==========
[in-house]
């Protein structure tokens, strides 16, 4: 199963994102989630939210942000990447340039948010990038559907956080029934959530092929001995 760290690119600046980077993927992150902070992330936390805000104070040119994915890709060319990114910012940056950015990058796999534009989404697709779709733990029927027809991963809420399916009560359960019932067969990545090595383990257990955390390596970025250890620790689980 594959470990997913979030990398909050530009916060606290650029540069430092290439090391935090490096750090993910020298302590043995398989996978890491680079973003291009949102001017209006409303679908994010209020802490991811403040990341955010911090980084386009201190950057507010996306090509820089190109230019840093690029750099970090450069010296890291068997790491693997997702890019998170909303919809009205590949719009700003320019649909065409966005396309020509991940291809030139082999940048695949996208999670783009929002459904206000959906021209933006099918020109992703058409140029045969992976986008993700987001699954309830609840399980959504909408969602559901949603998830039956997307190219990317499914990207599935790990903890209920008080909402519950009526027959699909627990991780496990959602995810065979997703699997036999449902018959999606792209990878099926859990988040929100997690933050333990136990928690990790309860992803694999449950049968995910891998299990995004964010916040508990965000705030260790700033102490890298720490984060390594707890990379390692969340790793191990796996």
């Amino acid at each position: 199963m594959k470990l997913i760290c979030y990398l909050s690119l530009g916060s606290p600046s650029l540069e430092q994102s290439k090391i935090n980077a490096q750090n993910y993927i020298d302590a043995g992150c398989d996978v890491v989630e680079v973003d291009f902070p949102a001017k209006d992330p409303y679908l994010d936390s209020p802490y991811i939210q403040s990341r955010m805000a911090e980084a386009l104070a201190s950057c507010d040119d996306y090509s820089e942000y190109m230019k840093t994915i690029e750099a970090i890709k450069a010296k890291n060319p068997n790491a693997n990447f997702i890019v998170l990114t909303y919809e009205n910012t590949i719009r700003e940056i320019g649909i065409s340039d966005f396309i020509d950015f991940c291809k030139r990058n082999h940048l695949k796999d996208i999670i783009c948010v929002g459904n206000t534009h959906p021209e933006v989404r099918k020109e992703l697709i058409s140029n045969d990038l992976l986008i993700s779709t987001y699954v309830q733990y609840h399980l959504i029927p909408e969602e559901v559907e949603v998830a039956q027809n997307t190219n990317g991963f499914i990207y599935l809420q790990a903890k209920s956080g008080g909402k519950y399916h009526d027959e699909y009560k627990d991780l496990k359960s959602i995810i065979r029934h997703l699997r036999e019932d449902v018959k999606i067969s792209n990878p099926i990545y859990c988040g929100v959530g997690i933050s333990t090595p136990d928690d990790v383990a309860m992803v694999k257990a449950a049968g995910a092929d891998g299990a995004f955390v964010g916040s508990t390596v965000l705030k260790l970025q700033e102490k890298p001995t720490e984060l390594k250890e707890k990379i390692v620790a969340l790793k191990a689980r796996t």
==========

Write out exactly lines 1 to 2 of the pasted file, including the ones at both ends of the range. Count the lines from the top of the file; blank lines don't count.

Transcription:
[in-house]
């Protein structure tokens, strides 16, 4: 199963994102989630939210942000990447340039948010990038559907956080029934959530092929001995 760290690119600046980077993927992150902070992330936390805000104070040119994915890709060319990114910012940056950015990058796999534009989404697709779709733990029927027809991963809420399916009560359960019932067969990545090595383990257990955390390596970025250890620790689980 594959470990997913979030990398909050530009916060606290650029540069430092290439090391935090490096750090993910020298302590043995398989996978890491680079973003291009949102001017209006409303679908994010209020802490991811403040990341955010911090980084386009201190950057507010996306090509820089190109230019840093690029750099970090450069010296890291068997790491693997997702890019998170909303919809009205590949719009700003320019649909065409966005396309020509991940291809030139082999940048695949996208999670783009929002459904206000959906021209933006099918020109992703058409140029045969992976986008993700987001699954309830609840399980959504909408969602559901949603998830039956997307190219990317499914990207599935790990903890209920008080909402519950009526027959699909627990991780496990959602995810065979997703699997036999449902018959999606792209990878099926859990988040929100997690933050333990136990928690990790309860992803694999449950049968995910891998299990995004964010916040508990965000705030260790700033102490890298720490984060390594707890990379390692969340790793191990796996």